The New York City General Assembly hereby expresses its firm opposition to the Stop Online Piracy Act in the U.S. House of Representatives (H.R.3261) and the Protect IP Act in the U.S. Senate (S.968) as they are currently written and calls on all Occupy movements nationwide to mobilize supporters against their passage.
We oppose this bill because it gives too much vaguely-defined and unchecked power to the Department of Justice to regulate the transmission of information. These bills create the potential for governmental and corporate force to censor the internet and poses a threat to digital platforms that:
a) play a central role in the organizing of community meetings and direct actions; b) are essential channels through which millions of people share information vital to holding their government accountable; and, c) are integral to interoccupation communication and cooperation.
We commit to (1) taking individual action to ensure our respective legislators oppose or make significant improvements to this bill, (2) signing as individuals online petitions (ex “Stop the Internet control bill now!”) against these bills (3) and call on the Outeach, Movement Building and other working groups to organize other General Assemblies to take action against this legislation.
> The House's Stop Online Piracy Act (SOPA) and the Senate's PROTECT IP Act would censor the Internet and create massive legal uncertainty and regulation for websites like YouTube, Twitter, and Facebook -- not to mention killing emerging mobile and social startups before they get off the ground. SOPA's regulations leave any website with user-contributed content -- that's pretty much all of social media -- no choice but to pre-screen their site's content for copyright violations, effectively killing them. Court orders may even require DNS providers to block certain websites. Who decides what’s infringing, and which sites you can and can’t visit? The Federal Government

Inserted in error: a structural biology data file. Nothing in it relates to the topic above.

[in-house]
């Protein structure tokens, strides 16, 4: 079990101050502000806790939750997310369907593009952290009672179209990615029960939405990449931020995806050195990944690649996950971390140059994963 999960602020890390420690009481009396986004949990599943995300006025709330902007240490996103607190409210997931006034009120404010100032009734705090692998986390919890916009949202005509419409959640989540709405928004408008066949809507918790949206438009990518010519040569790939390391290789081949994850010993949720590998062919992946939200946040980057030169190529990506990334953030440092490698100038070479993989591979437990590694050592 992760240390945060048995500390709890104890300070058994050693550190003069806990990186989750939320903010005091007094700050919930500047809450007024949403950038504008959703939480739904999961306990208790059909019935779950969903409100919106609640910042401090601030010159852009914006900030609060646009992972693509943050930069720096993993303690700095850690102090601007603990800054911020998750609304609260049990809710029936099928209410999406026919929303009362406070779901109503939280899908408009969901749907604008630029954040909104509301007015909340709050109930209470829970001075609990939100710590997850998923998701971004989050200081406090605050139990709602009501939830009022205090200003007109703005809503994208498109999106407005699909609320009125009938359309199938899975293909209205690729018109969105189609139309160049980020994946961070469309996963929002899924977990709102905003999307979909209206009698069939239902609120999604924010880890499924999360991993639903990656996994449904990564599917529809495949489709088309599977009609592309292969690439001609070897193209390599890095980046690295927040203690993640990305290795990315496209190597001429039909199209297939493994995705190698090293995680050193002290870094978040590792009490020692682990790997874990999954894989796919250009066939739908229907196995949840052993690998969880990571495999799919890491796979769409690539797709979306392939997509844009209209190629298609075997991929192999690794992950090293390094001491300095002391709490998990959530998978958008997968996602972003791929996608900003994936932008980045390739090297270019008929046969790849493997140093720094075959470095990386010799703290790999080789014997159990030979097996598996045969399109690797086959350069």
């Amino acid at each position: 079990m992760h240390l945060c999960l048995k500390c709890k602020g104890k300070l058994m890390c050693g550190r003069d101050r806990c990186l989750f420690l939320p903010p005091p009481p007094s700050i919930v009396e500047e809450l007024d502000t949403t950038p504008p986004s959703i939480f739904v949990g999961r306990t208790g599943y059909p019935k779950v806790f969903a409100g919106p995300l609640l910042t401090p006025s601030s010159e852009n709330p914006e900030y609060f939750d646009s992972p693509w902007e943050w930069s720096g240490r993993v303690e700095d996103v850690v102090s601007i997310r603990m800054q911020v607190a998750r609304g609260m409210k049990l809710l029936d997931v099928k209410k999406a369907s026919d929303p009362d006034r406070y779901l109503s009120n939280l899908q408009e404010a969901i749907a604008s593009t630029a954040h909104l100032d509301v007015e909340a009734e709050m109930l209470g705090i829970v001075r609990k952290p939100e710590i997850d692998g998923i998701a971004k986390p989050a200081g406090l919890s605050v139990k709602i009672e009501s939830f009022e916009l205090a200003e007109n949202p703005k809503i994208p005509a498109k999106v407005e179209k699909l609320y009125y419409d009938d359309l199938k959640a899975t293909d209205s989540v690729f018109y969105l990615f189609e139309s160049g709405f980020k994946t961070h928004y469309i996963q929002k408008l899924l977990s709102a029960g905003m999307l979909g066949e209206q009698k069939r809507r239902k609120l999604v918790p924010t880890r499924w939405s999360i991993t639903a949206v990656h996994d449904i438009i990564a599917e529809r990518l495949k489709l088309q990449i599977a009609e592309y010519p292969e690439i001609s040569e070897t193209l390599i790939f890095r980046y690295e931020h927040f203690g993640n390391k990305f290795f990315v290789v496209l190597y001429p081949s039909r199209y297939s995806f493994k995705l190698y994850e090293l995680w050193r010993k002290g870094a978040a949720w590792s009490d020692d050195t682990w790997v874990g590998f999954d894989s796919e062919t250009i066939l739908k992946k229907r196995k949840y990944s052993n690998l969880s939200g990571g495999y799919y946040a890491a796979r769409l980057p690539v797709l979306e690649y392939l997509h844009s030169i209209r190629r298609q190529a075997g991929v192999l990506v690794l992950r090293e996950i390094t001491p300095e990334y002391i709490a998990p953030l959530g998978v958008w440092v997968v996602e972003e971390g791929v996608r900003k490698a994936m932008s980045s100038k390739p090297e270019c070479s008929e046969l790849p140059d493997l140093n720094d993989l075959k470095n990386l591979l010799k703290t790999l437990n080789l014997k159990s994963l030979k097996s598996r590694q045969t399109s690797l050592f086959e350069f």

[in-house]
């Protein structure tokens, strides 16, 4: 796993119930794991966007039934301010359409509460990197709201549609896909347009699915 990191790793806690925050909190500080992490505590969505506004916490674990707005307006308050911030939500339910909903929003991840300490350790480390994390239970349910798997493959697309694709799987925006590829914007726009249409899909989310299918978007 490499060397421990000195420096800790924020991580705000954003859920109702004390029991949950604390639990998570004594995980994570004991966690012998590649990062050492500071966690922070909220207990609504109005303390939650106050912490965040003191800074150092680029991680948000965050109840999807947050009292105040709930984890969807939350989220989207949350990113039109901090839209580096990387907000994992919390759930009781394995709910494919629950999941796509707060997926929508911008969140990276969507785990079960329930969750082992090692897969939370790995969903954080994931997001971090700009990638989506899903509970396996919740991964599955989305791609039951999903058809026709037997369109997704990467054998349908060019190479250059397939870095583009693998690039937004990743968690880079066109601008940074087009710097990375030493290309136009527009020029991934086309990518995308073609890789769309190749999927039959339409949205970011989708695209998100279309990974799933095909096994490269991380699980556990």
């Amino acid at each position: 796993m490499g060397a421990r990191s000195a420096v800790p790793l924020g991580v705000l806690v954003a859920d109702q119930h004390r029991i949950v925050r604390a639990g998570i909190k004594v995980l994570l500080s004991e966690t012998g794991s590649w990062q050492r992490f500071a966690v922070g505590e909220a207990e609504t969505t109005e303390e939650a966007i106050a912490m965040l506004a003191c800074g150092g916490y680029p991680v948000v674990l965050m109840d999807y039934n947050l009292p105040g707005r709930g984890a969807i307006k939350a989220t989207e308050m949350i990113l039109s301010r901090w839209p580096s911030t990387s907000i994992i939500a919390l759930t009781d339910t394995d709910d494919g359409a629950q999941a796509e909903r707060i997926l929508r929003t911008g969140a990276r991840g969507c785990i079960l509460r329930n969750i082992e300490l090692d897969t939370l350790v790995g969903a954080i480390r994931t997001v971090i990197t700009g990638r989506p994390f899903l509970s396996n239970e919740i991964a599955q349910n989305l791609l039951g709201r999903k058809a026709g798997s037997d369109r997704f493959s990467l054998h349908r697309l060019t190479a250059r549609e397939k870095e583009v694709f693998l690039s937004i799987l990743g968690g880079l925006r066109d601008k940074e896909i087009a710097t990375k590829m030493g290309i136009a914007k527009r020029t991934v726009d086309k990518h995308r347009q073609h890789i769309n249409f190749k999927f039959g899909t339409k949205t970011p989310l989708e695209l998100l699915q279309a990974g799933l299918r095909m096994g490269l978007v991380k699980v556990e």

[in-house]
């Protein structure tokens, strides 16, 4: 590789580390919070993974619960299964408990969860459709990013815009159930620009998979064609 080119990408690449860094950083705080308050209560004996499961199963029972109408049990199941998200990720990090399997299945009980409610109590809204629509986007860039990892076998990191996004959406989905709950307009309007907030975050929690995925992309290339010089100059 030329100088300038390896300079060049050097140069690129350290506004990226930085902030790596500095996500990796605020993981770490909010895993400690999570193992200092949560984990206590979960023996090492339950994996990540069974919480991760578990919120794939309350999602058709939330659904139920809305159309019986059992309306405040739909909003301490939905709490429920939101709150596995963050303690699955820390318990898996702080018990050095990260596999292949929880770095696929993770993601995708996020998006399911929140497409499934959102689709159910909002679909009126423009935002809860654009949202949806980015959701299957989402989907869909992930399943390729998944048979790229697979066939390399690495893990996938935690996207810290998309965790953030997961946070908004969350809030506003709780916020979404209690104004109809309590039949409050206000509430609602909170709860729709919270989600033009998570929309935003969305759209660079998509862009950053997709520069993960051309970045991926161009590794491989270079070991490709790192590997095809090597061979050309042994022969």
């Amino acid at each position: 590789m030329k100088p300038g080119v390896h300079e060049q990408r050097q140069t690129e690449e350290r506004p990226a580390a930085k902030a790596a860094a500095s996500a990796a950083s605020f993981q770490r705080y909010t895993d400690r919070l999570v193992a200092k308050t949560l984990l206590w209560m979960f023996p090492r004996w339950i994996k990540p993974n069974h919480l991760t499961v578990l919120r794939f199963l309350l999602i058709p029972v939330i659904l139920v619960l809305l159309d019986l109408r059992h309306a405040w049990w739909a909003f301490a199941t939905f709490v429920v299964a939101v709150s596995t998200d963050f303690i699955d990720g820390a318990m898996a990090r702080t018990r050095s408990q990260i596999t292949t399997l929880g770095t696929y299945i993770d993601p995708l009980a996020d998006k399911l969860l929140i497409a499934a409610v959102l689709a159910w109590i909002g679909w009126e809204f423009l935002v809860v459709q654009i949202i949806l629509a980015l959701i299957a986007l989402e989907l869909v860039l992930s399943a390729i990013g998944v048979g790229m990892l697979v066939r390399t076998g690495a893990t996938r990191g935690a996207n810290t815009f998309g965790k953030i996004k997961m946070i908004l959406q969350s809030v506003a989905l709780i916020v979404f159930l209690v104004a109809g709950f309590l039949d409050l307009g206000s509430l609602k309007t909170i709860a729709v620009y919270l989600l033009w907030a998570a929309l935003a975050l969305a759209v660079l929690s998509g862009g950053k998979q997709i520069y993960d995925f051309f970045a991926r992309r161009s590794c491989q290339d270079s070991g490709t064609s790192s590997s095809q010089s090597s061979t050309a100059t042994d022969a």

- http://dontcensorthenet.com/ (sign pledge)
> "It contains provisions that will chill innovation. It contains provisions that will tinker with the fundamental fabric of the internet. It gives private corporations the power to censor. And best of all, it bypasses due legal process to do much of it."
-- James Allworth (Harvard Business School)
tumblr launched a campaign previously of randomly censoring texts of all their users for an interim to emphasize the seriousness of the threat:
Groups joining the Fight to Save the Internet:
> -- Mozilla (http://www.mozilla.org/sopa/)
> -- The Pirate Bay (http://www.thepiratebay.org)
> -- Anonymous (http://anonops.blogspot.com/)
> -- Creative Commons (http://creativecommons.org/weblog/entry/30375)
> -- Fight for the Future (http://fightforthefuture.org/)
Things to Do:
Spam http://www.tumblr.com/protect-the-net (and use it to contact your own pathetic servant to corporate power) and http://fightforthefuture.org/pipa/ (so people know what is at stake here).
Sign up for Censorship Day, Round 2: http://americancensorship.org/
Occupy Brooklyn has come out against this. I think Occupy LA should declare Nov.16 a mobilizing day for saving the Internet. If we directed our site's traffic to that page like tumblr for a period, we'd end up inundating legislators with our messages--not that that matters, them receiving our messages, but it might temporarily inconvenience them.